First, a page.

Search This Blog

Loading...

Wednesday, September 1, 2010

Informed Consent: A Medical and Political Myth

Since I became an adult I have signed many informed consent forms before medical procedures. I consider these informed consent forms "lawyer flotsam"--they have virtually no bearing on being informed, consenting to a procedure, or being truly aware of what is going to take place. I have signed informed consent forms handed to me seconds before a procedure began that were many pages long. Could I have read the form? Sure, but the social expectation was to sign the document and not put the doctor behind schedule. I have also been overly informed--long ago a resident that did an IVP went into great detail about all that could wrong during the procedure. The fact I had many IVPs before did not deter him from giving me a litany of possible mayhem. Had I not been a veteran of many hospitalizations I would have been very scared, convinced the procedure was a high risk.

Informed consent has been on my mind as when I had surgery weeks ago I signed a boat load of informed consent forms. In fact I signed many forms, a stunning number, that were in my estimation utterly pointless. The paper work involved in getting to an operating room is indeed impressive. Are you William J. Peace born 2/21/60? Yes, a question that was repeated by many others. I also signed a form that stated exactly what surgery I was going to have. Did this mean I was truly informed? In a word, no. However, I was a well informed patient. Why was I well informed? Because I knew the surgeon for 25 years and had spoken to him multiple times about what was going to take place. We had extended discussions about the pros and cons of surgery, the inherent risks, and post surgical care. I also read various medical journals about what was being done and knew my surgery was highly specialized and required a unique skill set. I was and still consider myself very lucky.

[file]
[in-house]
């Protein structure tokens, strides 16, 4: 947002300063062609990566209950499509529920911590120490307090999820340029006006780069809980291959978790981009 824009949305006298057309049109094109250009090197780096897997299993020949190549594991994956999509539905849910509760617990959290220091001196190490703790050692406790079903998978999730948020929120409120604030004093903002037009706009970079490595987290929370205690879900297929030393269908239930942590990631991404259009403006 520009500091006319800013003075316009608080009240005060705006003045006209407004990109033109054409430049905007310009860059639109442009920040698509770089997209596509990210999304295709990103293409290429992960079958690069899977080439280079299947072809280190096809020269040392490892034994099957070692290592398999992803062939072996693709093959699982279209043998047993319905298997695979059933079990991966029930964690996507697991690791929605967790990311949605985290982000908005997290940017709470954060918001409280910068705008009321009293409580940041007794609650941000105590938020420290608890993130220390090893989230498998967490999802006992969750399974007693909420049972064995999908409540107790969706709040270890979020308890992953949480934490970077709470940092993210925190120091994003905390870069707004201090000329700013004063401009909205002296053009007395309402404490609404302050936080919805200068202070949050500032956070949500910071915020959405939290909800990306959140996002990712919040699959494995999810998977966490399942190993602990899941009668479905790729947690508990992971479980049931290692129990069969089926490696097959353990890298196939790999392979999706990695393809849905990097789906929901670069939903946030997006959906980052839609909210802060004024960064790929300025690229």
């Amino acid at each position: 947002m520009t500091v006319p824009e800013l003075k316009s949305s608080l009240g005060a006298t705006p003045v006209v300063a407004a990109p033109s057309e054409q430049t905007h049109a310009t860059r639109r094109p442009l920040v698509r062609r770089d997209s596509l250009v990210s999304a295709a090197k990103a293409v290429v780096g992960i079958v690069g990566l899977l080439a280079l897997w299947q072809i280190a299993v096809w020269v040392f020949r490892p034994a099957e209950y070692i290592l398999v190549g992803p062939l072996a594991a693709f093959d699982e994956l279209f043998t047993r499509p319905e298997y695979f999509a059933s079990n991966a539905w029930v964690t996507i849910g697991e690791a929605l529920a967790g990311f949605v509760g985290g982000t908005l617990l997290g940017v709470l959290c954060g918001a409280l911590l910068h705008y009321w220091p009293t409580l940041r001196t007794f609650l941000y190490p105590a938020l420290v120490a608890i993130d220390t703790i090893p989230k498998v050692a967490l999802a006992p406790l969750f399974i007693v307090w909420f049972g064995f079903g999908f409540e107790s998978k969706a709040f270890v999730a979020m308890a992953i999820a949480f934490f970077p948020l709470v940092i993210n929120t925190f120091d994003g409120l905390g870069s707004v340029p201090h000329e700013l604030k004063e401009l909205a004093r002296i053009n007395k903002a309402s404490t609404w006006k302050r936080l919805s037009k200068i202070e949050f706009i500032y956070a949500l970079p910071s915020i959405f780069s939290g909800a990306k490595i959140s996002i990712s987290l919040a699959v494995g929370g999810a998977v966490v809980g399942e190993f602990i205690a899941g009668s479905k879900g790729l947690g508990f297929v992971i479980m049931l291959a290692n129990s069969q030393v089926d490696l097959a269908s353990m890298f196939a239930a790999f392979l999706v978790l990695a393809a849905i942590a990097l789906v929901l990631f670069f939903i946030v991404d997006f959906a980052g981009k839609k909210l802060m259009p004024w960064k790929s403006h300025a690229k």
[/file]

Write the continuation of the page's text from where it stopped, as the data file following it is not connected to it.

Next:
My level of Informed consent is not the norm. The vast majority of people that undergo medical procedures, including surgery, have a poor understanding of what they are about to experience. How for instance can a person who has been healthy their entire life and never had more than a yearly physical be truly informed when given a devastating diagnosis and told they need immediate surgery? This person will sign the same forms I did but be far from informed. What about the parents of a child that is a car accident and is seriously injured? This parent will also sign informed consent forms but be far from informed. The point I am trying to get at is medicine has a culture unto itself that few who work outside the industry can begin to understand. Sure veterans such as myself of many hospitalizations get the culture of medicine. Many people with disabilities get the culture of medicine as well. But we are not the average citizen. Complicating maters further is the fact the Catholic Church is in the business of medicine. In the USA the Catholic Church operates 624 hospitals and 499 long term care facilities. A spokeswoman for the U.S. Conference of Catholic Bishops reported "When your mission is rooted in Jesus who healed the sick, only the top quality care will do". What a great line and wonderful sentiment. Don't be fooled by such pleasant sounding words. The Catholic Church is an institution with a checkered past (the same can be said of all organized religions). What sort of informed consent takes place at a Catholic Hospital or Hospice? A very unique type in my estimation, one tied to the doctrines of the Church. For instance in Bellingham a widow is trying to force a Catholic hospice to inform patients about the Death with Dignity Act. The hospice in question, Whatcom, a Catholic owned facility, chose not to participate in the law, part of the law's opt out provision. While I am forcefully opposed to assisted suicide, I am in favor of informed consent. To me that informed consent means knowing the social and political positions of any medical facility. Thus I would never consider entering the doors of a medical facility operated by the Catholic Church. According to Ross Fewing, director of ethics at PeaceHealth, the operator of Whatcom, "Our belief is that life is sacred and that intentionally ending one's life is not something that we would support. It's being consistent with Catholic teaching. Under Catholic moral theology, it would be direct participation in the act". Again, these are nice words provided you share the same moral theology--note the use of the word theology. Religious theology should have no role whatsoever in medical decisions or the running of medical institutions.